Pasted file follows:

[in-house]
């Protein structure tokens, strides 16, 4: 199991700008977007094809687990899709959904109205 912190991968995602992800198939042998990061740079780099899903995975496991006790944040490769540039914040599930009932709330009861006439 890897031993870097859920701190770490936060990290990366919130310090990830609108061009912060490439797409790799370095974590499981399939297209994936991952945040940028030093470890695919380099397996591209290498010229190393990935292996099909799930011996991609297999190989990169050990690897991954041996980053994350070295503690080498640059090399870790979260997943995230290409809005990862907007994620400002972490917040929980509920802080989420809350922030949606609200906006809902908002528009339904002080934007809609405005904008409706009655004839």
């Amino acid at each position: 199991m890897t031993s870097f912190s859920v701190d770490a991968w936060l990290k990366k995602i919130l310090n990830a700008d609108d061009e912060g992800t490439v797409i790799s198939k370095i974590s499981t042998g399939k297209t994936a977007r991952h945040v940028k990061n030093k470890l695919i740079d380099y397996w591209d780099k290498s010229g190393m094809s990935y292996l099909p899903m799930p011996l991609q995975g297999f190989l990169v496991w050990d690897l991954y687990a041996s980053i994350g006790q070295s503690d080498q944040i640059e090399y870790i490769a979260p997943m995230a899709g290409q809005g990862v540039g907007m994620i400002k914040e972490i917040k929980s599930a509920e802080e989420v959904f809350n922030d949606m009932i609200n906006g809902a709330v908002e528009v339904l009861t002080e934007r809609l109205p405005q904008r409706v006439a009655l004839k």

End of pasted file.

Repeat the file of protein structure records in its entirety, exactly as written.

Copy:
[in-house]
């Protein structure tokens, strides 16, 4: 199991700008977007094809687990899709959904109205 912190991968995602992800198939042998990061740079780099899903995975496991006790944040490769540039914040599930009932709330009861006439 890897031993870097859920701190770490936060990290990366919130310090990830609108061009912060490439797409790799370095974590499981399939297209994936991952945040940028030093470890695919380099397996591209290498010229190393990935292996099909799930011996991609297999190989990169050990690897991954041996980053994350070295503690080498640059090399870790979260997943995230290409809005990862907007994620400002972490917040929980509920802080989420809350922030949606609200906006809902908002528009339904002080934007809609405005904008409706009655004839």
């Amino acid at each position: 199991m890897t031993s870097f912190s859920v701190d770490a991968w936060l990290k990366k995602i919130l310090n990830a700008d609108d061009e912060g992800t490439v797409i790799s198939k370095i974590s499981t042998g399939k297209t994936a977007r991952h945040v940028k990061n030093k470890l695919i740079d380099y397996w591209d780099k290498s010229g190393m094809s990935y292996l099909p899903m799930p011996l991609q995975g297999f190989l990169v496991w050990d690897l991954y687990a041996s980053i994350g006790q070295s503690d080498q944040i640059e090399y870790i490769a979260p997943m995230a899709g290409q809005g990862v540039g907007m994620i400002k914040e972490i917040k929980s599930a509920e802080e989420v959904f809350n922030d949606m009932i609200n906006g809902a709330v908002e528009v339904l009861t002080e934007r809609l109205p405005q904008r409706v006439a009655l004839k």